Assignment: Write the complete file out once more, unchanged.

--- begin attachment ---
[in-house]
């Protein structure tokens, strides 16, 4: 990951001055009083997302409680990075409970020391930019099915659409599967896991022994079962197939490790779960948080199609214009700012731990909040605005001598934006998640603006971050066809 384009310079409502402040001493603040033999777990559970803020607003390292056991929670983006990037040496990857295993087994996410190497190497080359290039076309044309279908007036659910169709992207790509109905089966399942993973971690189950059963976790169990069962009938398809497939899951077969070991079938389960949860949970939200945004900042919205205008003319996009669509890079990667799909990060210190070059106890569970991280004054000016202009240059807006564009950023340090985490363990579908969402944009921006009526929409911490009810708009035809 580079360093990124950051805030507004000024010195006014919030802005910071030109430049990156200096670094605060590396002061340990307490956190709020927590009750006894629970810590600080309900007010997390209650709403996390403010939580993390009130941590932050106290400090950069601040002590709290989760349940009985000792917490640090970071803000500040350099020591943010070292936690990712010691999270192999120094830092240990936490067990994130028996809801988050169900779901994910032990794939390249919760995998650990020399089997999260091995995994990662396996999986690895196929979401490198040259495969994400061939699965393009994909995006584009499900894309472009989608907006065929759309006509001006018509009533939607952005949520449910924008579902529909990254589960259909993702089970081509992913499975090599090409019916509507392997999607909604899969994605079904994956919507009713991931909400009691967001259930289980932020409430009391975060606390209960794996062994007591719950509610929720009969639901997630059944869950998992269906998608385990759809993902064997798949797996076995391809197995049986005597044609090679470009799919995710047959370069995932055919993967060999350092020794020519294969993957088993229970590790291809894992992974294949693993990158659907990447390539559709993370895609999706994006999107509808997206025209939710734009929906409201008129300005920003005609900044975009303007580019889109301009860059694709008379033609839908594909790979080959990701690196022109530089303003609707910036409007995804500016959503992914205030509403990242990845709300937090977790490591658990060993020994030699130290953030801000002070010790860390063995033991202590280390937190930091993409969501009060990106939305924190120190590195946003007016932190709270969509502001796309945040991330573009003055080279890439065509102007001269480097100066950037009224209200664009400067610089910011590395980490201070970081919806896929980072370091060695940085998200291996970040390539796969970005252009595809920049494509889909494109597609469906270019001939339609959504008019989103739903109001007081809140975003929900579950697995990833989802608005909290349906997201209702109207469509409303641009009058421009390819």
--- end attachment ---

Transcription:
[in-house]
């Protein structure tokens, strides 16, 4: 990951001055009083997302409680990075409970020391930019099915659409599967896991022994079962197939490790779960948080199609214009700012731990909040605005001598934006998640603006971050066809 384009310079409502402040001493603040033999777990559970803020607003390292056991929670983006990037040496990857295993087994996410190497190497080359290039076309044309279908007036659910169709992207790509109905089966399942993973971690189950059963976790169990069962009938398809497939899951077969070991079938389960949860949970939200945004900042919205205008003319996009669509890079990667799909990060210190070059106890569970991280004054000016202009240059807006564009950023340090985490363990579908969402944009921006009526929409911490009810708009035809 580079360093990124950051805030507004000024010195006014919030802005910071030109430049990156200096670094605060590396002061340990307490956190709020927590009750006894629970810590600080309900007010997390209650709403996390403010939580993390009130941590932050106290400090950069601040002590709290989760349940009985000792917490640090970071803000500040350099020591943010070292936690990712010691999270192999120094830092240990936490067990994130028996809801988050169900779901994910032990794939390249919760995998650990020399089997999260091995995994990662396996999986690895196929979401490198040259495969994400061939699965393009994909995006584009499900894309472009989608907006065929759309006509001006018509009533939607952005949520449910924008579902529909990254589960259909993702089970081509992913499975090599090409019916509507392997999607909604899969994605079904994956919507009713991931909400009691967001259930289980932020409430009391975060606390209960794996062994007591719950509610929720009969639901997630059944869950998992269906998608385990759809993902064997798949797996076995391809197995049986005597044609090679470009799919995710047959370069995932055919993967060999350092020794020519294969993957088993229970590790291809894992992974294949693993990158659907990447390539559709993370895609999706994006999107509808997206025209939710734009929906409201008129300005920003005609900044975009303007580019889109301009860059694709008379033609839908594909790979080959990701690196022109530089303003609707910036409007995804500016959503992914205030509403990242990845709300937090977790490591658990060993020994030699130290953030801000002070010790860390063995033991202590280390937190930091993409969501009060990106939305924190120190590195946003007016932190709270969509502001796309945040991330573009003055080279890439065509102007001269480097100066950037009224209200664009400067610089910011590395980490201070970081919806896929980072370091060695940085998200291996970040390539796969970005252009595809920049494509889909494109597609469906270019001939339609959504008019989103739903109001007081809140975003929900579950697995990833989802608005909290349906997201209702109207469509409303641009009058421009390819």